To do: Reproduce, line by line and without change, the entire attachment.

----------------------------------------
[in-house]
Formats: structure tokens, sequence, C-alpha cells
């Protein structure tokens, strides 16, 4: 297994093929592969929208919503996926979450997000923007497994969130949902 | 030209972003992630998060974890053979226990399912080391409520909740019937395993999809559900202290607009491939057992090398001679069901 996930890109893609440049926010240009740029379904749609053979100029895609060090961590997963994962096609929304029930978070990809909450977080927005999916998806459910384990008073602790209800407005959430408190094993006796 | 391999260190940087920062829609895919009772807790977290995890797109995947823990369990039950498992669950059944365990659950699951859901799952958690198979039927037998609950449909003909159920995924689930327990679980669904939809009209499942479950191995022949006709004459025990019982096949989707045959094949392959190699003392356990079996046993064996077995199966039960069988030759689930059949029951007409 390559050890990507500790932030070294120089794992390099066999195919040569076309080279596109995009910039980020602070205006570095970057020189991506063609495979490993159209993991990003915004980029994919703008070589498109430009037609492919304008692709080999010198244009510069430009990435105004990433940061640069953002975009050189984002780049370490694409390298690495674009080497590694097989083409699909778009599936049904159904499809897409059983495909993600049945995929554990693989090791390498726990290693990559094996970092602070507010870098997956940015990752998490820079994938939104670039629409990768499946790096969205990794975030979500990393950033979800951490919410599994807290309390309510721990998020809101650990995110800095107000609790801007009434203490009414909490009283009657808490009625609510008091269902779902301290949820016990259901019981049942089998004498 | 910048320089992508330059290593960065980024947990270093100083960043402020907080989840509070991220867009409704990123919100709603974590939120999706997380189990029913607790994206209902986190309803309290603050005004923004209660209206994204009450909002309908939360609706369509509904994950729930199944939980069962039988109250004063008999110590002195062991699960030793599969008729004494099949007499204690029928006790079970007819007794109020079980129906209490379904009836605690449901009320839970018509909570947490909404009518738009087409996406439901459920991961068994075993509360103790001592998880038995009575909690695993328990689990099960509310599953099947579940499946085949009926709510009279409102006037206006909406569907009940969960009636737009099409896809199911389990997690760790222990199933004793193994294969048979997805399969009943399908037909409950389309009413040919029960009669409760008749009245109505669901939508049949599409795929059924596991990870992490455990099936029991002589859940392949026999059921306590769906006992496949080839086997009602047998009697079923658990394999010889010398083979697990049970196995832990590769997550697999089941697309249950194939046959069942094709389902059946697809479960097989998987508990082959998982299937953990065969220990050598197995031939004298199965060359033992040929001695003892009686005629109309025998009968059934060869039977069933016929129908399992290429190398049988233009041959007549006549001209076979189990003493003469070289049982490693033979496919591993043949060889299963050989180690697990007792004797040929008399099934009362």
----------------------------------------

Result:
[in-house]
Formats: structure tokens, sequence, C-alpha cells
């Protein structure tokens, strides 16, 4: 297994093929592969929208919503996926979450997000923007497994969130949902 | 030209972003992630998060974890053979226990399912080391409520909740019937395993999809559900202290607009491939057992090398001679069901 996930890109893609440049926010240009740029379904749609053979100029895609060090961590997963994962096609929304029930978070990809909450977080927005999916998806459910384990008073602790209800407005959430408190094993006796 | 391999260190940087920062829609895919009772807790977290995890797109995947823990369990039950498992669950059944365990659950699951859901799952958690198979039927037998609950449909003909159920995924689930327990679980669904939809009209499942479950191995022949006709004459025990019982096949989707045959094949392959190699003392356990079996046993064996077995199966039960069988030759689930059949029951007409 390559050890990507500790932030070294120089794992390099066999195919040569076309080279596109995009910039980020602070205006570095970057020189991506063609495979490993159209993991990003915004980029994919703008070589498109430009037609492919304008692709080999010198244009510069430009990435105004990433940061640069953002975009050189984002780049370490694409390298690495674009080497590694097989083409699909778009599936049904159904499809897409059983495909993600049945995929554990693989090791390498726990290693990559094996970092602070507010870098997956940015990752998490820079994938939104670039629409990768499946790096969205990794975030979500990393950033979800951490919410599994807290309390309510721990998020809101650990995110800095107000609790801007009434203490009414909490009283009657808490009625609510008091269902779902301290949820016990259901019981049942089998004498 | 910048320089992508330059290593960065980024947990270093100083960043402020907080989840509070991220867009409704990123919100709603974590939120999706997380189990029913607790994206209902986190309803309290603050005004923004209660209206994204009450909002309908939360609706369509509904994950729930199944939980069962039988109250004063008999110590002195062991699960030793599969008729004494099949007499204690029928006790079970007819007794109020079980129906209490379904009836605690449901009320839970018509909570947490909404009518738009087409996406439901459920991961068994075993509360103790001592998880038995009575909690695993328990689990099960509310599953099947579940499946085949009926709510009279409102006037206006909406569907009940969960009636737009099409896809199911389990997690760790222990199933004793193994294969048979997805399969009943399908037909409950389309009413040919029960009669409760008749009245109505669901939508049949599409795929059924596991990870992490455990099936029991002589859940392949026999059921306590769906006992496949080839086997009602047998009697079923658990394999010889010398083979697990049970196995832990590769997550697999089941697309249950194939046959069942094709389902059946697809479960097989998987508990082959998982299937953990065969220990050598197995031939004298199965060359033992040929001695003892009686005629109309025998009968059934060869039977069933016929129908399992290429190398049988233009041959007549006549001209076979189990003493003469070289049982490693033979496919591993043949060889299963050989180690697990007792004797040929008399099934009362």